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Harsco Management Discusses Q3 2013 Results Earnings Call Transcript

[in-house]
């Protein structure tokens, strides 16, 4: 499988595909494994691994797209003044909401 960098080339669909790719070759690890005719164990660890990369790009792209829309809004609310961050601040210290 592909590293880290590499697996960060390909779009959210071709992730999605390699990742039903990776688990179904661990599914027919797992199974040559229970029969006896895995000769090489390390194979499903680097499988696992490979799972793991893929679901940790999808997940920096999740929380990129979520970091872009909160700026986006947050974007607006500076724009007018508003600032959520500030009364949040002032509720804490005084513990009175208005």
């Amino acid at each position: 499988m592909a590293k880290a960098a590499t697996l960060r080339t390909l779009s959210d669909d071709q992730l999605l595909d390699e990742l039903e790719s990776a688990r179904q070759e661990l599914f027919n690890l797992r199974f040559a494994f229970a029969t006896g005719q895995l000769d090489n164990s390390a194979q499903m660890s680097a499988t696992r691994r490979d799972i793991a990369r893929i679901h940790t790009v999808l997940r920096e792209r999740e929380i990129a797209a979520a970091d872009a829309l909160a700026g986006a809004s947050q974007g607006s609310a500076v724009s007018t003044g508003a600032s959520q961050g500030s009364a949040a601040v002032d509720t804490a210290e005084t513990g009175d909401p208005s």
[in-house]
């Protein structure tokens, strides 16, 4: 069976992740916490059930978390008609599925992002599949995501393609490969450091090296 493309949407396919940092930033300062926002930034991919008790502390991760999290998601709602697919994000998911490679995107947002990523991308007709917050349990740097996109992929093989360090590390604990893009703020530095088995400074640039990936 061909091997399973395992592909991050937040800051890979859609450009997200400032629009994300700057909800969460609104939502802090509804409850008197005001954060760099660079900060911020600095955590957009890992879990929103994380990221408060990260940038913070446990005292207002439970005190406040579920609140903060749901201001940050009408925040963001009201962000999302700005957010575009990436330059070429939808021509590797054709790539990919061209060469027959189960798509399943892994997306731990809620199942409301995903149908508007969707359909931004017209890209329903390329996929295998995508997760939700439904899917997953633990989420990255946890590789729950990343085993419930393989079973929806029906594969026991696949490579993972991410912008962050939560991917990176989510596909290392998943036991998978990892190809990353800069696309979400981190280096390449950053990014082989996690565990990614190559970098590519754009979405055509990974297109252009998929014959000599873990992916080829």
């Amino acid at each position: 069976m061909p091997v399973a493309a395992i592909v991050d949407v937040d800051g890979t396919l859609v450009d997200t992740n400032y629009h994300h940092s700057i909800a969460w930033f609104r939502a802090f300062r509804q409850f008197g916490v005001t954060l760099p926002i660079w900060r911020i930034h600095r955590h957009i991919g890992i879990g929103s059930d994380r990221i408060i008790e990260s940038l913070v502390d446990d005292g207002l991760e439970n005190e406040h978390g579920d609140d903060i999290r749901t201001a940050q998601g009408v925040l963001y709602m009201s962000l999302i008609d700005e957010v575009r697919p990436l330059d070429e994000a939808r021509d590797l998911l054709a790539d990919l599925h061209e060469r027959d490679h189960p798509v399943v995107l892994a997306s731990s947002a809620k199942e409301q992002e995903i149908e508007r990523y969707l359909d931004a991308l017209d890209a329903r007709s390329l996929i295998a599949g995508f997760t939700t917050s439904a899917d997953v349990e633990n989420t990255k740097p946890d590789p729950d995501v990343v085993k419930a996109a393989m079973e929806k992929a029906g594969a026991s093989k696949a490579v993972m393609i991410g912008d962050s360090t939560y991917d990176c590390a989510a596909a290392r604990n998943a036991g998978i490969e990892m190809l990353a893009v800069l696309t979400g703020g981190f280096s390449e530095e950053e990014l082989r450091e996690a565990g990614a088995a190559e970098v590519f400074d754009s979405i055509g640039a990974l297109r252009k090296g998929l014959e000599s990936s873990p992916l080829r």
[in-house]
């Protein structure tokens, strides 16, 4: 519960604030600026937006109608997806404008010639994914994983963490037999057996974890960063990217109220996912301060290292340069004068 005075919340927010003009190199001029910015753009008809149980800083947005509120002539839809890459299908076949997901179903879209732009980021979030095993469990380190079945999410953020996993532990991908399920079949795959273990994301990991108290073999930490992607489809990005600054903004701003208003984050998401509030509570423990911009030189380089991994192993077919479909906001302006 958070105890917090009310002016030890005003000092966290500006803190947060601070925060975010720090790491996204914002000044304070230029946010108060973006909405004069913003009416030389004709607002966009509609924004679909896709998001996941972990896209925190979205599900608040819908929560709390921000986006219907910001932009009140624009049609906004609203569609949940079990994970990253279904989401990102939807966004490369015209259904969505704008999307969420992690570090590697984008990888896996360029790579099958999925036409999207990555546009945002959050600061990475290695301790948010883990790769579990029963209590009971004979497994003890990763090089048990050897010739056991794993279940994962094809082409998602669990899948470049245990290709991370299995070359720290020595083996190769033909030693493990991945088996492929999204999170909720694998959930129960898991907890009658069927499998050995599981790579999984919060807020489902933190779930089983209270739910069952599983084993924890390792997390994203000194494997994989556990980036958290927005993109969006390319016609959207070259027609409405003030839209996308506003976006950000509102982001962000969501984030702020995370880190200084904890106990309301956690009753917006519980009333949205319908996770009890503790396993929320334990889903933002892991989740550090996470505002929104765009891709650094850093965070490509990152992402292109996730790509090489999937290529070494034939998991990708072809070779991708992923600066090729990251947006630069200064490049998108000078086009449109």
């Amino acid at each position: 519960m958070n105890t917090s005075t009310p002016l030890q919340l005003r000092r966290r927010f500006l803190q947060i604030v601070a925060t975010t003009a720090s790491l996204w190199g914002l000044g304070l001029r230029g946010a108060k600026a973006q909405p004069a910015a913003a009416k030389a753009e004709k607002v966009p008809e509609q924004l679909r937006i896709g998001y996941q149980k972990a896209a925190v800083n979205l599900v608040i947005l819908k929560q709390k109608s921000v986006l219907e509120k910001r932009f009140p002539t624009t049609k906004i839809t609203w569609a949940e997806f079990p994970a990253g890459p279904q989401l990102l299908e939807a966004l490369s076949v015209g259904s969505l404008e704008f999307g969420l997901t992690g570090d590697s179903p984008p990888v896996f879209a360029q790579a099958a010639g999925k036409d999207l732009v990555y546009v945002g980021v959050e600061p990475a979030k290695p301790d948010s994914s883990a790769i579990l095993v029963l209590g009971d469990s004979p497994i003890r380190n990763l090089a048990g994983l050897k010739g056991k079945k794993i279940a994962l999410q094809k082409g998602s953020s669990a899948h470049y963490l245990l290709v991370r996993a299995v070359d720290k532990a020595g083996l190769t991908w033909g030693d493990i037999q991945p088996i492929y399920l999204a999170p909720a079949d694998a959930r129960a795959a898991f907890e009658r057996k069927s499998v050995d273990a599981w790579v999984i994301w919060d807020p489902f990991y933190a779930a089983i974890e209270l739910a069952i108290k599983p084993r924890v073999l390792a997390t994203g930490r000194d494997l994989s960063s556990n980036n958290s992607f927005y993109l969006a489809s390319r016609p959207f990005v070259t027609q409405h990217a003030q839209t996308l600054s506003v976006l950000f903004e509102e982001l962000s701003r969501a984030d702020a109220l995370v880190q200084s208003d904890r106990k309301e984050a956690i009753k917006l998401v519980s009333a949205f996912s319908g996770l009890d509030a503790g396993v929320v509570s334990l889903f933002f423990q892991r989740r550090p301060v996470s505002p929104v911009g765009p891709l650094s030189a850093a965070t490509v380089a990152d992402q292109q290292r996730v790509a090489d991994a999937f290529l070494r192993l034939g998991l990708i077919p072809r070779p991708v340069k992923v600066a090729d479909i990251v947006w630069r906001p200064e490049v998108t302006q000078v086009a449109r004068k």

Executives James Jacobson - Director of Investor Relations Patrick K. Decker - Chief Executive Officer, President and Director F. Nicholas Grasberger - Chief Financial Officer and Senior Vice President Analysts Ashby W. Price - BB&T Capital Markets, Research Division R. Scott Graham - Jefferies LLC, Research Division James Picariello - KeyBanc Capital Markets Inc., Research Division Glenn Wortman - Sidoti & Company, LLC Brian Jacoby - Goldman Sachs Group Inc., Research Division Harsco (HSC) Q3 2013 Earnings Call November 7, 2013 10:00 AM ET Operator Good morning, ladies and gentlemen. My name is Ryan, and I will be your conference operator today. At this time, I would like to welcome everyone to the Harsco Corporation Third Quarter Results Call. [Operator Instructions] I would now like to turn the call over to Director of Investor Relations, Jim Jacobson. You may begin. James Jacobson Thank you, Ryan, and welcome to everyone joining us today. I'm Jim Jacobson, Director of Investor Relations for Harsco. With me are Patrick Decker, our President and Chief Executive Officer; and Nick Grasberger, our Chief Financial Officer. This morning, we will discuss our results for the third quarter of 2013 and provide our outlook for the fourth quarter, then we will take your questions. Before our presentation, let me take care of a few administrative items. First, our earnings news release was issued this morning before the market opened. A PDF file of the news release, as well as a slide presentation that accompanies our formal remarks for this call, have been posted to the Investor Relations section of our website. We encourage you to access these files. Second, this call is being recorded and webcast, and a replay will be available on our website later today. Next, we will make statements considered forward-looking within the meaning of federal securities laws. These statements are based on our current knowledge and expectations, and are subject to certain risks and uncertainties that may cause actual results to differ materially from the forward-looking statements. For a discussion of such risks and uncertainties, see the Risk Factors section in our most recent 10-K and 10-Q, as well as in certain of our other SEC filings. The company undertakes no obligation to revise or update any forward-looking statement. And last, both the third quarter of 2013 and 2012 included special items. In this call, we will refer to adjusted results that exclude those special items. A description of the items and a reconciliation to U.S. GAAP results are included in our press release issued today, as well as in our slide presentation.